With natural gas dependency on the rise, thousands of miles of pipe connect New York City to a vast and dangerous geography of extraction.
Our inaugural Urban Wild Writer in Residence reports from the four mounds of the future Freshkills Park.
From deadly explosions to silent climate warming emissions, the contemporary troubles of the city's gas infrastructure have roots in the tumult surrounding its installation more than a century ago.
We seek a writer to explore and interpret the contemporary urban landscape where highways meet gas wells, herons, and kayakers.
Climate change is real, and happening now — but exactly what that means for coastal cities is surprisingly uncertain. Engineers at Princeton’s Form Finding Lab choose flexibility over fortification to protect coastal cities from flooding.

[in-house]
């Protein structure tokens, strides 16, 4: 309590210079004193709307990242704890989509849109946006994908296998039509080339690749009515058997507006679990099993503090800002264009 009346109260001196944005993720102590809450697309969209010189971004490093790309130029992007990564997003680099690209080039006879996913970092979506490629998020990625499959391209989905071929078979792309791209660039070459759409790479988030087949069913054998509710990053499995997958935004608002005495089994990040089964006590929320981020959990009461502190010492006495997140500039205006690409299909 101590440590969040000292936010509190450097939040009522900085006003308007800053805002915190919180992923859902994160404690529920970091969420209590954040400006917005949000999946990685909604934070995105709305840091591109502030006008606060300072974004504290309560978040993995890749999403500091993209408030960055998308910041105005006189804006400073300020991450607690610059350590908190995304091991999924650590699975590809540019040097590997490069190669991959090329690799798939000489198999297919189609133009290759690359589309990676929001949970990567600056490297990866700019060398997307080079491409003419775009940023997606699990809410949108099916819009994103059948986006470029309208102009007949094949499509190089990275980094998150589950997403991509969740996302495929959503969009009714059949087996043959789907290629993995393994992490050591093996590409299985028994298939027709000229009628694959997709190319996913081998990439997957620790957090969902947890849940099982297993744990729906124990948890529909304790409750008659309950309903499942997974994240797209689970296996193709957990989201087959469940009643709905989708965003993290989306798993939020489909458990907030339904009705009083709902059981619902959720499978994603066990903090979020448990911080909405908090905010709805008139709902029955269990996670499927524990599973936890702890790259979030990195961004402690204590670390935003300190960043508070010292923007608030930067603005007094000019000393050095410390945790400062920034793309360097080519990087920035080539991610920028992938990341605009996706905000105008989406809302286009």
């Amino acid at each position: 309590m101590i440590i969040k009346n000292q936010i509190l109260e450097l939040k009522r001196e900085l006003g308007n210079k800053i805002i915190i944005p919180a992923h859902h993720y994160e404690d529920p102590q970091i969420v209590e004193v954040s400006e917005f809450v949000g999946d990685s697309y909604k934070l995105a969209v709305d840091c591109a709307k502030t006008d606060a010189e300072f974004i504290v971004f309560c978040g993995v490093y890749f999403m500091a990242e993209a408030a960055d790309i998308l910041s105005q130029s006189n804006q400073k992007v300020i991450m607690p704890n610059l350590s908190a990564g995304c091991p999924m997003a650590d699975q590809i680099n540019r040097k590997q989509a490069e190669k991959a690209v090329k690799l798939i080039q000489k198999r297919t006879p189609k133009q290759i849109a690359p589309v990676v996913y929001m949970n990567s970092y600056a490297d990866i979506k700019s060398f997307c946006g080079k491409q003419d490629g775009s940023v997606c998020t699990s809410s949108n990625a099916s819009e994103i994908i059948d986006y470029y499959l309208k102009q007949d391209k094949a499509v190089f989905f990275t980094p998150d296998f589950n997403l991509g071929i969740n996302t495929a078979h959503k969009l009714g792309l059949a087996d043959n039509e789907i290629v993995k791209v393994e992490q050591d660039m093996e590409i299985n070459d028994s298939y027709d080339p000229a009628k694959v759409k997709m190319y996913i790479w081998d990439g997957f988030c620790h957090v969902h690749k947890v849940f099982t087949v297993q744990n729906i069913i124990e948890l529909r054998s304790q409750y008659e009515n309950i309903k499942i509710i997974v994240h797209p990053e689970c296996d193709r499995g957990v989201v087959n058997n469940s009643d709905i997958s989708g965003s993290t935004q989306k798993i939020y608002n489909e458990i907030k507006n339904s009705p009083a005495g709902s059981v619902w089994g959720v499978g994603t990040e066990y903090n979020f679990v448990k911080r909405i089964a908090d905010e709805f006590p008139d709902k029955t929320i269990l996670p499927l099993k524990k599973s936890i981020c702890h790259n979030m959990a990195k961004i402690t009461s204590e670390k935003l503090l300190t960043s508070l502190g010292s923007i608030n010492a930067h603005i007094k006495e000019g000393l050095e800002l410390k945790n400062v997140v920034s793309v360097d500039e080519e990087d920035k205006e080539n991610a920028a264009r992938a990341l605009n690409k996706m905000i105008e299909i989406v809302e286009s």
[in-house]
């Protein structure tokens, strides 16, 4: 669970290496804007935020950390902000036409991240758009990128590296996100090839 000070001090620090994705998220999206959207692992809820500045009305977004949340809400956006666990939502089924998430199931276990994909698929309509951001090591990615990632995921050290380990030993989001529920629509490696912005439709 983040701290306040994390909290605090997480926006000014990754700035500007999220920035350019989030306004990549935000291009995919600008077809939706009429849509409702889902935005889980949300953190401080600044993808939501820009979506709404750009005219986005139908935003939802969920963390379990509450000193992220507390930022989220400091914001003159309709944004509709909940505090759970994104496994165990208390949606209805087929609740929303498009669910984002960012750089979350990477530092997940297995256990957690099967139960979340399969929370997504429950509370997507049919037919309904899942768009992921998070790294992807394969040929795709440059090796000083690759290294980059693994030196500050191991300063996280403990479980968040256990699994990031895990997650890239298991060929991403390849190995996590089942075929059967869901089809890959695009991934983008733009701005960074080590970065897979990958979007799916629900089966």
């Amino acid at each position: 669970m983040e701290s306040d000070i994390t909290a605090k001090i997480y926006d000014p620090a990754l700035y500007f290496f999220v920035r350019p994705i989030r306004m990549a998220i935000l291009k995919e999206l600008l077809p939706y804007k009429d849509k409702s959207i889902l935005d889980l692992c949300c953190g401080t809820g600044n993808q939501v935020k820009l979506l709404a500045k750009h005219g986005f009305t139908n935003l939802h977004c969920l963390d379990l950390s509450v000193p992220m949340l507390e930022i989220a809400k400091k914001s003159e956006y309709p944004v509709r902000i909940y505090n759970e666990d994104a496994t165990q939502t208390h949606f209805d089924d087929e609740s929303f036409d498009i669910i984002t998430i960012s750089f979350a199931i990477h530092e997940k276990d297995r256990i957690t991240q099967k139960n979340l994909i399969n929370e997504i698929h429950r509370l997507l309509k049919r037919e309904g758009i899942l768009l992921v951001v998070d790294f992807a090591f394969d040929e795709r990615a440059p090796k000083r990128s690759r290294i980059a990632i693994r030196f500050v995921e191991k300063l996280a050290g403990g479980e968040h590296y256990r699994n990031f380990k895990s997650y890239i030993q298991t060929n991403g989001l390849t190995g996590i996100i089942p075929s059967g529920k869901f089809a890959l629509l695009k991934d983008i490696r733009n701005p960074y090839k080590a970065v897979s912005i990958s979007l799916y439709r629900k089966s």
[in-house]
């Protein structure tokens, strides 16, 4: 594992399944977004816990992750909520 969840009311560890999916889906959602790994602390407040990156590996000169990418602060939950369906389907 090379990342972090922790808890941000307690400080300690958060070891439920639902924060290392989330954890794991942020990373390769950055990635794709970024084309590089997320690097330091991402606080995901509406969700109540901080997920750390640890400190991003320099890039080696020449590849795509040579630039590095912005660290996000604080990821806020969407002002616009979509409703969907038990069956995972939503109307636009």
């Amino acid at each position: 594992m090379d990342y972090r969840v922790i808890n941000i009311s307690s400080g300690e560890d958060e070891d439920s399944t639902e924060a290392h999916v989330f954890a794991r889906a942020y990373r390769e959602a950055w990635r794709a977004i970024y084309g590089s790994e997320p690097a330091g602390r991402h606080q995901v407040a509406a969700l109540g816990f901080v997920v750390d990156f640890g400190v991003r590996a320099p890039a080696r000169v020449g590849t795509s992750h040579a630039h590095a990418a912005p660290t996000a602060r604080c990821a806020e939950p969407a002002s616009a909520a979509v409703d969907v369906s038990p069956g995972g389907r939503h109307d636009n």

As a pit deepens in Chile, a pile rises in New York City. Dan Adams and Marie Law Adams chart the story of New York's relationship with one mineral — from explosions on a faraway salt flat, across oceans, and to its landing in a dynamic mountain on Staten Island's North Shore.
Eric Rothstein lets us in on the particular challenges of restoration, mitigation, and water resources management in New York and offers a measured but optimistic assessment of the role of green infrastructure in fostering sustainable urban development.